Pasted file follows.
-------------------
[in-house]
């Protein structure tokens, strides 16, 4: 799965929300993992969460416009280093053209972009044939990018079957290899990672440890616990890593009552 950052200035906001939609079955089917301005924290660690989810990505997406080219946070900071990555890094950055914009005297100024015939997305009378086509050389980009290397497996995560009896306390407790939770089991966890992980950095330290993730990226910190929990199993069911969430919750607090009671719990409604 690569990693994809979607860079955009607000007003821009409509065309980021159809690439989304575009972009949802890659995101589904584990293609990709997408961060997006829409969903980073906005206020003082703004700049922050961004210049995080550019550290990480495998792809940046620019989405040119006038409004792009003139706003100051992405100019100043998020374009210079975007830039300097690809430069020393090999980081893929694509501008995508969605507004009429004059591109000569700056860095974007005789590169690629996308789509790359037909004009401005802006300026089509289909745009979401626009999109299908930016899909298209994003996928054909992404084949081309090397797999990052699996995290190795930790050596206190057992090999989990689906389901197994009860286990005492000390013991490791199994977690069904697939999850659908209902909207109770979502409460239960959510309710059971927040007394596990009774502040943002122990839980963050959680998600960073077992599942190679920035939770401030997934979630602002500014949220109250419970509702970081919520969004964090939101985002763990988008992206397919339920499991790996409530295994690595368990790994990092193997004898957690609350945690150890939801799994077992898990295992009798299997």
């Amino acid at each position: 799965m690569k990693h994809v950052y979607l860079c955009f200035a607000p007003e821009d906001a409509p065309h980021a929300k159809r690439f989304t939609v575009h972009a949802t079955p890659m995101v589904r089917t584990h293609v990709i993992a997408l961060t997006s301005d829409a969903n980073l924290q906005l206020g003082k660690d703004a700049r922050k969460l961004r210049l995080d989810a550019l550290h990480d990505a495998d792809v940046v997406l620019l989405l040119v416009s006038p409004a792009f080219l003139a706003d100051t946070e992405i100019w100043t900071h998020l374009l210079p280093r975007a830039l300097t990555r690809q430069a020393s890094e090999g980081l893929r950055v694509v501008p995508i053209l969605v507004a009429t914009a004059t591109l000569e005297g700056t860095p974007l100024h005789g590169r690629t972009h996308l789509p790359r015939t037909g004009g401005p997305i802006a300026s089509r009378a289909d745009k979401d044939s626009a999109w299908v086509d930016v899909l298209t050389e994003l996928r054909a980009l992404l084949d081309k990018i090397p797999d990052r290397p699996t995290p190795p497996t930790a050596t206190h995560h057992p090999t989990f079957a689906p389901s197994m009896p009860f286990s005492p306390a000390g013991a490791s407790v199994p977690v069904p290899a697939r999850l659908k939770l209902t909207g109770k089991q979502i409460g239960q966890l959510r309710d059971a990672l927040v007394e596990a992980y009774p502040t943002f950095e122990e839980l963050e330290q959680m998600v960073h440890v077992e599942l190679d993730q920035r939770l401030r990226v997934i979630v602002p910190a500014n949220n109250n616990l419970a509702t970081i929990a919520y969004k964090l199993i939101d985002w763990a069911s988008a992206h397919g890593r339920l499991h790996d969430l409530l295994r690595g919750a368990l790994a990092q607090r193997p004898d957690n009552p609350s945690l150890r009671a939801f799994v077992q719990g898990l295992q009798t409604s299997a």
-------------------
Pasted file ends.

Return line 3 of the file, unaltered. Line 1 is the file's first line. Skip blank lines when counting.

């Amino acid at each position: 799965m690569k990693h994809v950052y979607l860079c955009f200035a607000p007003e821009d906001a409509p065309h980021a929300k159809r690439f989304t939609v575009h972009a949802t079955p890659m995101v589904r089917t584990h293609v990709i993992a997408l961060t997006s301005d829409a969903n980073l924290q906005l206020g003082k660690d703004a700049r922050k969460l961004r210049l995080d989810a550019l550290h990480d990505a495998d792809v940046v997406l620019l989405l040119v416009s006038p409004a792009f080219l003139a706003d100051t946070e992405i100019w100043t900071h998020l374009l210079p280093r975007a830039l300097t990555r690809q430069a020393s890094e090999g980081l893929r950055v694509v501008p995508i053209l969605v507004a009429t914009a004059t591109l000569e005297g700056t860095p974007l100024h005789g590169r690629t972009h996308l789509p790359r015939t037909g004009g401005p997305i802006a300026s089509r009378a289909d745009k979401d044939s626009a999109w299908v086509d930016v899909l298209t050389e994003l996928r054909a980009l992404l084949d081309k990018i090397p797999d990052r290397p699996t995290p190795p497996t930790a050596t206190h995560h057992p090999t989990f079957a689906p389901s197994m009896p009860f286990s005492p306390a000390g013991a490791s407790v199994p977690v069904p290899a697939r999850l659908k939770l209902t909207g109770k089991q979502i409460g239960q966890l959510r309710d059971a990672l927040v007394e596990a992980y009774p502040t943002f950095e122990e839980l963050e330290q959680m998600v960073h440890v077992e599942l190679d993730q920035r939770l401030r990226v997934i979630v602002p910190a500014n949220n109250n616990l419970a509702t970081i929990a919520y969004k964090l199993i939101d985002w763990a069911s988008a992206h397919g890593r339920l499991h790996d969430l409530l295994r690595g919750a368990l790994a990092q607090r193997p004898d957690n009552p609350s945690l150890r009671a939801f799994v077992q719990g898990l295992q009798t409604s299997a």